31 [[7:17]] But there's still a problem, I think. I've got a picture over, and this code over there and I have to maintain a mapping between the two with my head. And I've got all these lines of code, and just looking over here I don't immediately know what it does. So here's what I can do. I can hold down the option key, and the cursor changes to a magnifying glass, and now as I roll over each line of code, it's highlighting in the picture what's being drawn in that line. So, if I want to know what's going on in a function, I just roll down the function and see what highlights. So here I've got two calls to drawMountain; I don't know which is which; well, here's that mountain, and here's that mountain. And this has to work the other way too; if I see part of the picture, I have to know what code was responsible for drawing it. So I do the same thing; I hold down the option key, and now as I move down each pixel in the picture, it's jumping to the line of code that drew that pixel. So that drew the guy, and that drew the tree, and that drew the blossom. So this is really important for making that mapping, and also useful for moving around. I want to make the sun a little bit bigger; I jump there, and make it a little bigger. I want to make this tree a little bigger; I jump there, and bring up the tree a little bit; I want to bring up the mountains a little bit, so I jump there, bring up the mountains a little bit; and I can make these changes as quickly as I think about them, and that is so important to the creative process. To be able to try ideas as you think of them. If there is any delay in that feedback loop, of thinking of something and seeing it, and building on it, then there is this whole world of ideas which will just never be. These are thoughts that we can't think.
33 [[9:36]] Ideas are very important. The thing about ideas, is that ideas start small. Ideas start out, tiny, weak and fragile. In order to develop and mature. In order for ideas to develop and mature, ideas need an environment where the creator can nurture them. Kind of take care of them, feed them, and shape their growth. And to me, that's what the principle of immediate connection is all about. And because ideas are so precious to me, when I see this principle violated, when I see ideas stillborn or stunted because their creator couldn't see what they were doing, I feel that's wrong. And not wrong in the sense of violating some UI guideline or going against a best practice, but wrong in a deeper sense then that. And I'll come back to this, but I want to show you another example of this principle.
35 [[10:26]] Here, there is no state. There is no time, there is no interactivity. And I was thinking about how we would handle those aspects of coding that was inline with those principles I had, that was inline with this immediate connection. So, what I have here, is a little platform game. Here is my little guy, he can run around, he can jump, he can die [chuckles]. And the code form him is over here. So this code makes him run around, this makes him jump, this makes him collide with things... and down here, I've got some code for this little turtle. And this turtle is not doing much right now because I haven't finished writing this code, so, I'm just going to do that right now. So on each tick x position plus equals direction times time interval one sixtieth of a second times the speed, which, um, I dunno? Could be fast, could be slow, could be negative; he walks backwards. [chuckles] And these are all ideas that I can use for other enemies but I think turtles are supposed to be slow, so let's set that speed for our turtle. Now, up here, I've got some code, when my guy jumps on the turtle, he gets some Y velocity, so he bounces into the air, and the turtle gets stomped. So that looks like that. And the turtle gets down for a bit.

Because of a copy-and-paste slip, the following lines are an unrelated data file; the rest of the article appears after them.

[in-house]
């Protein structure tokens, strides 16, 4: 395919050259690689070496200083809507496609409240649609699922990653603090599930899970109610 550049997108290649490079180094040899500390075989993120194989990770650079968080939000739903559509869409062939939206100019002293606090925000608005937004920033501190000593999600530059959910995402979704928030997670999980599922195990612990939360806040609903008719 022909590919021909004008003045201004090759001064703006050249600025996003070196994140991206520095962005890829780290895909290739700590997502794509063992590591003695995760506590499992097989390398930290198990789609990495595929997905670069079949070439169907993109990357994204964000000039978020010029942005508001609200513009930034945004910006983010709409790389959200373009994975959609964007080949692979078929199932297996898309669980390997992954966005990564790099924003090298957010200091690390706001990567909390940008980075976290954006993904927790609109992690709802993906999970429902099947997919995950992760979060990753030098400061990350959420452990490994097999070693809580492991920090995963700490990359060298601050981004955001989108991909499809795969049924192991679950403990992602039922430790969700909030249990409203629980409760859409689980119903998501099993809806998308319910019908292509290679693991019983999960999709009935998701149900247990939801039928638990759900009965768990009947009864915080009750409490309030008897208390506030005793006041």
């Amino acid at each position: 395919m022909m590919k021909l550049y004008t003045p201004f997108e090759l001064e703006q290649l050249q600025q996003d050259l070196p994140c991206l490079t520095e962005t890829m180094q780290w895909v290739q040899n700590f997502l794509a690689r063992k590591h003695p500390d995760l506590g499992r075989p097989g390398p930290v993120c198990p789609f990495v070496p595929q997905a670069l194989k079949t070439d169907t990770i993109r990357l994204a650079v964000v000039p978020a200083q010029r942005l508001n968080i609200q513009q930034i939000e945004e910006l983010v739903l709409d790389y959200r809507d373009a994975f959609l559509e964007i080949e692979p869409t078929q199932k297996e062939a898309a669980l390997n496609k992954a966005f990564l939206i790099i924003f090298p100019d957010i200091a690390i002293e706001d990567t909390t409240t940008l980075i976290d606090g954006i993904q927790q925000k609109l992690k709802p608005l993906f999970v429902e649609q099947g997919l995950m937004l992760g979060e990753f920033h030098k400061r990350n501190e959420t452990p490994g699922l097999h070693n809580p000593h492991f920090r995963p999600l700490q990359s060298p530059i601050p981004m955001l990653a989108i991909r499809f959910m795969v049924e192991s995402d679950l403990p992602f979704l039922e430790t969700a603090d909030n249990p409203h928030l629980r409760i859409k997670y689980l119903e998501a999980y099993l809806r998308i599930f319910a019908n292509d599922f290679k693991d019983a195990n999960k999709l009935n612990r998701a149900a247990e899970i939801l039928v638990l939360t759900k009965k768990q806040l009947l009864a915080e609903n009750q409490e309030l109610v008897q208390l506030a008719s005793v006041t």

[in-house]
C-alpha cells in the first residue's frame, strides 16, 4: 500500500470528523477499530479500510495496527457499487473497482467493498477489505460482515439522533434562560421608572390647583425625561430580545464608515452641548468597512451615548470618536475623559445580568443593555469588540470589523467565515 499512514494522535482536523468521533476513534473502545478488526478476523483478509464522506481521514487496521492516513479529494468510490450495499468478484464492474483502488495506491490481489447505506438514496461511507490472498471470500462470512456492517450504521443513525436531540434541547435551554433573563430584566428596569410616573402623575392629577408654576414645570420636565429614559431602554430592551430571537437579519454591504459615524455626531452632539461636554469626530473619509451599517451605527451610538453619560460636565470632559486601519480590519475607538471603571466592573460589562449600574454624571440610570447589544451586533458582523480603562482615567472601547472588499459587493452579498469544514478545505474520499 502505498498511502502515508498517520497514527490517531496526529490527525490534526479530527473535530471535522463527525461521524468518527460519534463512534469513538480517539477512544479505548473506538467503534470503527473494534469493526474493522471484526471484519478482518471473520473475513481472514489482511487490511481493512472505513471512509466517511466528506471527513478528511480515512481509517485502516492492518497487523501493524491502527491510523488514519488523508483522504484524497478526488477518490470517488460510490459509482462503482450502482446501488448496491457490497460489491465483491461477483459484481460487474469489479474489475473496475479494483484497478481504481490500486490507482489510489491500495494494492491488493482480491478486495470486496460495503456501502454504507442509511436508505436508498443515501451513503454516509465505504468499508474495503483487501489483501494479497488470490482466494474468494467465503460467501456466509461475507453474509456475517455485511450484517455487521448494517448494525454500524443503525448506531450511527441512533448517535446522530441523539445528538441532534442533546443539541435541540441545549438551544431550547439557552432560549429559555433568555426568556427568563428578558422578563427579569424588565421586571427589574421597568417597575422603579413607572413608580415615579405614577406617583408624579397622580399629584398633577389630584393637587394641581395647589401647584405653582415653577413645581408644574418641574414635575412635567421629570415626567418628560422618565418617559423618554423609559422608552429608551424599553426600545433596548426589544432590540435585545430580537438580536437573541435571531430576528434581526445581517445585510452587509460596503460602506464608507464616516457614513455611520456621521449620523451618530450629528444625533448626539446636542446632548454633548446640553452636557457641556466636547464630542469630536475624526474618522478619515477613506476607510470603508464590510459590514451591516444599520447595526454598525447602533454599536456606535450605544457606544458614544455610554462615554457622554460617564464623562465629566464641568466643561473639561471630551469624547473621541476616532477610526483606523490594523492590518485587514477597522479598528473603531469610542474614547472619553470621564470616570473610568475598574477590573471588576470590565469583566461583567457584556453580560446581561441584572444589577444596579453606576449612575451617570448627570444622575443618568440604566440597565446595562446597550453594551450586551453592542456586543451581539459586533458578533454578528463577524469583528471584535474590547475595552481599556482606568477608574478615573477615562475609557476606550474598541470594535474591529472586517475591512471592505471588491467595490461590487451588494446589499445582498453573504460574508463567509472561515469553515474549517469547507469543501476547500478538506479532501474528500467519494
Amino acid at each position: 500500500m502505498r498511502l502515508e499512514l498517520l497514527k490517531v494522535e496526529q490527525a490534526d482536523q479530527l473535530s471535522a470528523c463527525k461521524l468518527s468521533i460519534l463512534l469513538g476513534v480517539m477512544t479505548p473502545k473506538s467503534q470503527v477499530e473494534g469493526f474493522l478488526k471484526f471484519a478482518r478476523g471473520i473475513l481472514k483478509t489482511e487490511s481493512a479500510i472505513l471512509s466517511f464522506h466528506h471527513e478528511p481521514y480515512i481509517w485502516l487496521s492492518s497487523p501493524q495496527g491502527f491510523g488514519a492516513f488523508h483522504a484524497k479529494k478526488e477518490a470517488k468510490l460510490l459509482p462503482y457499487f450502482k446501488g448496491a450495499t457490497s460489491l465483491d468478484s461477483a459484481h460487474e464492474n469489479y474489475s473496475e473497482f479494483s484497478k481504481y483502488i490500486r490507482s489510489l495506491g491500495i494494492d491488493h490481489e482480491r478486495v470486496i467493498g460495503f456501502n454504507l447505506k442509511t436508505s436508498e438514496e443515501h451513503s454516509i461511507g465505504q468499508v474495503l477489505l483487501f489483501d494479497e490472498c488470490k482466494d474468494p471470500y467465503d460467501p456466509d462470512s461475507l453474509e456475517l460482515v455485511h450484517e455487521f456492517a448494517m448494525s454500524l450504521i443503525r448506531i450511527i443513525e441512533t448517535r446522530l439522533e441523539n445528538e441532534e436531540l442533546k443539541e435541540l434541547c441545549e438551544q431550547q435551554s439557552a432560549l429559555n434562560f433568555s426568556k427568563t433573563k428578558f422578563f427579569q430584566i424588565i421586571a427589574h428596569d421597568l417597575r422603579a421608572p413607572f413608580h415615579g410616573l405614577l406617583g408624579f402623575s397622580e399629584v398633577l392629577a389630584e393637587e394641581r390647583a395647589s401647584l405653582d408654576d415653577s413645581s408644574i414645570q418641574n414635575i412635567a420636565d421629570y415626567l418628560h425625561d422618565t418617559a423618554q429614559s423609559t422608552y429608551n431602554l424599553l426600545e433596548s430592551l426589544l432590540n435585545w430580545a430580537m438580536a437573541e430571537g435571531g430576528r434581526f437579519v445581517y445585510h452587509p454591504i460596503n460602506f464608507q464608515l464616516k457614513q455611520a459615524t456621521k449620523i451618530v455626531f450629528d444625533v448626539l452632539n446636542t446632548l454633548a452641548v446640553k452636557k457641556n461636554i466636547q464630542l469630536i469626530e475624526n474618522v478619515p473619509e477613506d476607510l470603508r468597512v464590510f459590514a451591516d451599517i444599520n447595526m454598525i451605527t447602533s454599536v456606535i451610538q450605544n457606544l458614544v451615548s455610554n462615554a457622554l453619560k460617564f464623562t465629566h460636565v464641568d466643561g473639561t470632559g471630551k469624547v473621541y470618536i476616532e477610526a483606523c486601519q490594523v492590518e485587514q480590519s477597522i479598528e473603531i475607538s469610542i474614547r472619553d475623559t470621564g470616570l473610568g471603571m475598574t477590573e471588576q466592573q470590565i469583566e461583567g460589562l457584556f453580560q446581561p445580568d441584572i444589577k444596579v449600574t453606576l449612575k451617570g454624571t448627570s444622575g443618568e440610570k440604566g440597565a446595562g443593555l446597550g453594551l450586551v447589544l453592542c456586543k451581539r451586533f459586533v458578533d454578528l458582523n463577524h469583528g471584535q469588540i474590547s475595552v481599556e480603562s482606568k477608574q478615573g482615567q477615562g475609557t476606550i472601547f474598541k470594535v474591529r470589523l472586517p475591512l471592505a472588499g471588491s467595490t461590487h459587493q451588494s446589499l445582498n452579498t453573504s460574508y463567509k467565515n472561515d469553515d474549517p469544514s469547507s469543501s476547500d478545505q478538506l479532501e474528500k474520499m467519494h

37 [[12:01]] The problem is, I don't want the player to be able to get up there yet. I want the player to bounce up the turtle, and go through this little passageway down there. It'll have to go around and solve puzzles and whatnot, and then come back and get the star. So, the turtle is too bouncy right now. So I could just turn that down on the code, and now I can try it but, but now it's not bouncy enough. So while it's nice is I can adjust the code while it's running, without having to stop and recompile and find my place again, I can't see immediately what it is I want to see, which is whether or not I make that jump.
39 [[12:43]] So here's what I'm going to do. I'm going to bounce off the turtle, and pause the game. So I pause the game, and now there's a slider up here, which lets me rewind through time. And now, I could rewind to back before I made the jump, change the code, and now when I rewind it forward, it's going to simulate it, using the same inputs as before, but with different code. [applause]
41 [[13:20]] This is not good enough. [laughter] I need to be able to see the changes immediately. I need to be able to see immediately whether or not my bounciness is correct. None of this stuff. And so if you have a process in time, and you want to see changes immediately, you have to map time to space. So here's what I'm going to do. I'm going to bounce off my turtle, pause my game, and now hit this button here, which shows my guys trail. So now I can see where he's been. And now when I rewind, this trail in front of him, is where he is going to be. This is his future. And when I change the code, I change his future. [gasps] So I can find exactly the value I need, so when I find the value I need, he slips right in there. [applause]
43 [[14:26]] So, creators need to be able to see what they're doing. If you're designing something embedded in time you need to be able to control time. You need to be able to see across time, otherwise you're flying blind.
45 [[14:40]] As I was playing with this, I noticed it's fun to play with gravity.